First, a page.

Statoil makes another high-impact gas discovery offshore Tanzania

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Statoil reports another high-impact gas discovery offshore Tanzania; the discovery in the Piri prospect is Statoil’s and co-venturer ExxonMobil’s sixth discovery and the fifth high-impact discovery in Block 2 offshore Tanzania. Since 2012 we have had a 100% success rate in Tanzania and the area has become a core exploration area in a very short period of time. The well location is two kilometres southwest of the Lavani-1 well at 2,360-meter water depth.

Statoil announces another high-impact natural gas discovery offshore Tanzania

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Statoil announced its fifth discovery in Block 2 offshore Tanzania. miles) north of the Zafarani discovery, and at a water depth of 2,500 meters (8,202 feet). We have initiated a new and ambitious drilling campaign offshore Tanzania following four successful discoveries during the first drilling phase. The Mronge-1 well discovered additional gas volumes and furthers the potential for a natural gas development in Tanzania.

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Statoil makes third gas discovery in deepwater offshore Tanzania

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Statoil’s Lavani-2 exploration and appraisal well has resulted in a new natural gas discovery offshore Tanzania. The Lavani-2 well was drilled to a total depth of 5,270 meters (17,290 ft) in water depths of 2,580 meters (8,465 ft). Tanzania currently has limited upstream gas activity, but the government has issued a number of exploration and production licences and is looking to become a new gas hub.

Statoil and ExxonMobil announce large deepwater gas discovery offshore Tanzania

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Statoil and partner ExxonMobil have made a large gas discovery offshore Tanzania. Statoil announced on 17 February that the partnership had encountered indications of natural gas in the Zafarani exploration well in the Block 2 licence offshore Tanzania. The water depth at the well location is 2,582 meters (8,471 feet) and the well itself will be drilled to reach an expected total depth of around 5,100 meters (16,732 feet).

Statoil and ExxonMobil report another large-impact gas discovery in deepwater offshore Tanzania

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Statoil and partner ExxonMobil report a large gas discovery (Lavani) in the Statoil-operated Block 2 licence offshore Tanzania. This is the second large offshore Tanzania discovery (Zafarani) reported by the partners. The results so far mark an important step towards a possible natural gas development in Tanzania. Map of the two offshore Tanzania discoveries. Statoil has been in Tanzania since 2007, when it was awarded the licence for Block 2.

Benthic sets new water depth drilling record of 2,776 meters

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Benthic, a global geosciences company, broke its own water depth record using the Portable Remotely Operated Drill unit 3 (PROD3) seabed drill. miles) was set on a Statoil project in Tanzania, and was beaten with two deployments to 2,776 meters (9,108 feet) a few weeks later on the Anadarko project off the coast of Mozambique. The previous record of 2,754 meters (9,035 feet, 1.7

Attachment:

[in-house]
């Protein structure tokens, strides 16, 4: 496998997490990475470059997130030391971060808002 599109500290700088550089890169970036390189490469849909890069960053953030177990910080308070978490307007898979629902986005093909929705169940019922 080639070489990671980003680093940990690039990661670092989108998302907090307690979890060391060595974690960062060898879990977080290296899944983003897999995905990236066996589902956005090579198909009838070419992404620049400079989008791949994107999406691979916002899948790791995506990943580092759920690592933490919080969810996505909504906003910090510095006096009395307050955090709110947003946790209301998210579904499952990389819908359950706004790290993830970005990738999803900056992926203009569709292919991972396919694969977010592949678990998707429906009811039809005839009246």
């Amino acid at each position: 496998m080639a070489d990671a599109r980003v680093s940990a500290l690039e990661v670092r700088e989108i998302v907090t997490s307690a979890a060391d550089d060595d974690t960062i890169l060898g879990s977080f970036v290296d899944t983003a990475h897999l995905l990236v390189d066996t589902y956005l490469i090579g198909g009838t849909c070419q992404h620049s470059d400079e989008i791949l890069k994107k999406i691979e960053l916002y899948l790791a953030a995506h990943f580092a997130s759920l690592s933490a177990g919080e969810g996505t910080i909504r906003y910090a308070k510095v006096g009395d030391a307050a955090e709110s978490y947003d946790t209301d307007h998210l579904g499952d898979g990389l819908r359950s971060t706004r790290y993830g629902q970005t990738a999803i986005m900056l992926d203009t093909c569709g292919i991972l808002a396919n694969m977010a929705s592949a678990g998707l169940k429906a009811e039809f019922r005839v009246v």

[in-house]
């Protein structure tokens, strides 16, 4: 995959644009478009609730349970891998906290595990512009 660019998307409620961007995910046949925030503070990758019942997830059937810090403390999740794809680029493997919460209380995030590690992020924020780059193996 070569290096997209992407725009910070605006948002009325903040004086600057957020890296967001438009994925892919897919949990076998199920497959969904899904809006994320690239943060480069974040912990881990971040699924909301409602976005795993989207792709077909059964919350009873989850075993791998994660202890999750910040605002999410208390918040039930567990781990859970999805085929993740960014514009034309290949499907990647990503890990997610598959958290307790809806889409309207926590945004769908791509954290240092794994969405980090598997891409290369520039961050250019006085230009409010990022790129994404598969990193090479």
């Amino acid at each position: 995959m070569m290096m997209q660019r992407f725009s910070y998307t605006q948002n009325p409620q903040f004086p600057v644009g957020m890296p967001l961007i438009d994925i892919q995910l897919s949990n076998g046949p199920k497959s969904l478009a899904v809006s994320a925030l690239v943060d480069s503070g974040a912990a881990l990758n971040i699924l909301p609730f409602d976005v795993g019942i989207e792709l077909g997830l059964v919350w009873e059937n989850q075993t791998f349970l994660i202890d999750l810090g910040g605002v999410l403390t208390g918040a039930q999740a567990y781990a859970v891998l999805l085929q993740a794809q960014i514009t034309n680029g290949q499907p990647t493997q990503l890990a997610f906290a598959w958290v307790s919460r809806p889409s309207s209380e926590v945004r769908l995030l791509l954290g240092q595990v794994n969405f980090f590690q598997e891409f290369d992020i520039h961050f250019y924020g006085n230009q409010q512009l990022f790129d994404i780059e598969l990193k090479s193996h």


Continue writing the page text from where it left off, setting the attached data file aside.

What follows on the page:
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TUM, partners to present electric aCar prototype at IAA; transport for sub-Saharan Africa

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to set up a mobile physician’s office or a water treatment station. The concept of the vehicle was developed together with scientific partners in Nigeria, Ghana, Kenya and Tanzania, the Federal University of Technology, Owerri (FUTO) Nigeria, the Kwame Nkrumah University of Science and Technology (KNUST) Ghana, the Dedan Kimathi University of Technology (DeKUT) Kenya and the St. Augustine University of Tanzania (SAUT) Tanzania.

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Researchers Finds Lake Tanganyika Has Experienced Unprecedented Warming Over Last Century

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Lake Tanganyika is bordered by Burundi, the Democratic Republic of Congo, Tanzania, and Zambia—four of the poorest countries in the world, according to the United Nations Human Development Index. An estimated 10 million people live near the lake, and they depend upon it for drinking water and for food. But as Lake Tanganyika warms, the mixing of waters is lessened, the scientists find, meaning less nutrients are funneled from the depths toward the surface.

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Study Finds Indian Ocean Sea-Level Rise Threatens Coastal Areas; Climate Change Partly Responsible

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The study indicated that the Seychelles Islands and Zanzibar off Tanzania’s coastline show the largest sea level drop. The Hadley circulation in the Indian Ocean is dominated by air currents rising above strongly heated tropical waters near the equator and flowing poleward at upper levels, then sinking to the ocean in the subtropics and causing surface air to flow back toward the equator.

Perspective: Why Carbon Emissions Should Not Have Been the Focus of the UN Climate Change Summit and Why the 15th Conference of the Parties Should Have Focused on Technology Transfer

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US intelligence and defense agencies say such environmental changes can lead to energy insecurity, water and food shortages, and social instability. Post Bali, two approaches to Intellectual Property Rights (IPRs) have been articulated: Cuba, India, Tanzania, Indonesia, China and others argue that IPRs needs to be addressed as a barrier within the technology transfer discussion; Australia and the US argue that IPRs is a catalyst, rather than a barrier, to technology transfer.